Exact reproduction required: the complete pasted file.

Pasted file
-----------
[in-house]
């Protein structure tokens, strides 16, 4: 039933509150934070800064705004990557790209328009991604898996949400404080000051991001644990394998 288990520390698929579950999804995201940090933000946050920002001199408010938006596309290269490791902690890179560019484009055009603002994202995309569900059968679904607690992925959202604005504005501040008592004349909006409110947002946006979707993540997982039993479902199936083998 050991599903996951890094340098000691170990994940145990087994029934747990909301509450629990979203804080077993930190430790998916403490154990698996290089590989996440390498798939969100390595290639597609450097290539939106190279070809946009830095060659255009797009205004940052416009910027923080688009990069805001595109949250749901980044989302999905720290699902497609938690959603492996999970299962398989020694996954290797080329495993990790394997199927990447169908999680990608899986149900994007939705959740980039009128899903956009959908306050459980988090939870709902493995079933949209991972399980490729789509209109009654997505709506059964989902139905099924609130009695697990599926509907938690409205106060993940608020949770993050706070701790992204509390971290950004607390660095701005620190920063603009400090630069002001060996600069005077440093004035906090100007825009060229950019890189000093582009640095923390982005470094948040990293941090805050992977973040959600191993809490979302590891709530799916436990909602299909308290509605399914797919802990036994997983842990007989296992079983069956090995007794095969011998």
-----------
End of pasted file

[in-house]
């Protein structure tokens, strides 16, 4: 039933509150934070800064705004990557790209328009991604898996949400404080000051991001644990394998 288990520390698929579950999804995201940090933000946050920002001199408010938006596309290269490791902690890179560019484009055009603002994202995309569900059968679904607690992925959202604005504005501040008592004349909006409110947002946006979707993540997982039993479902199936083998 050991599903996951890094340098000691170990994940145990087994029934747990909301509450629990979203804080077993930190430790998916403490154990698996290089590989996440390498798939969100390595290639597609450097290539939106190279070809946009830095060659255009797009205004940052416009910027923080688009990069805001595109949250749901980044989302999905720290699902497609938690959603492996999970299962398989020694996954290797080329495993990790394997199927990447169908999680990608899986149900994007939705959740980039009128899903956009959908306050459980988090939870709902493995079933949209991972399980490729789509209109009654997505709506059964989902139905099924609130009695697990599926509907938690409205106060993940608020949770993050706070701790992204509390971290950004607390660095701005620190920063603009400090630069002001060996600069005077440093004035906090100007825009060229950019890189000093582009640095923390982005470094948040990293941090805050992977973040959600191993809490979302590891709530799916436990909602299909308290509605399914797919802990036994997983842990007989296992079983069956090995007794095969011998």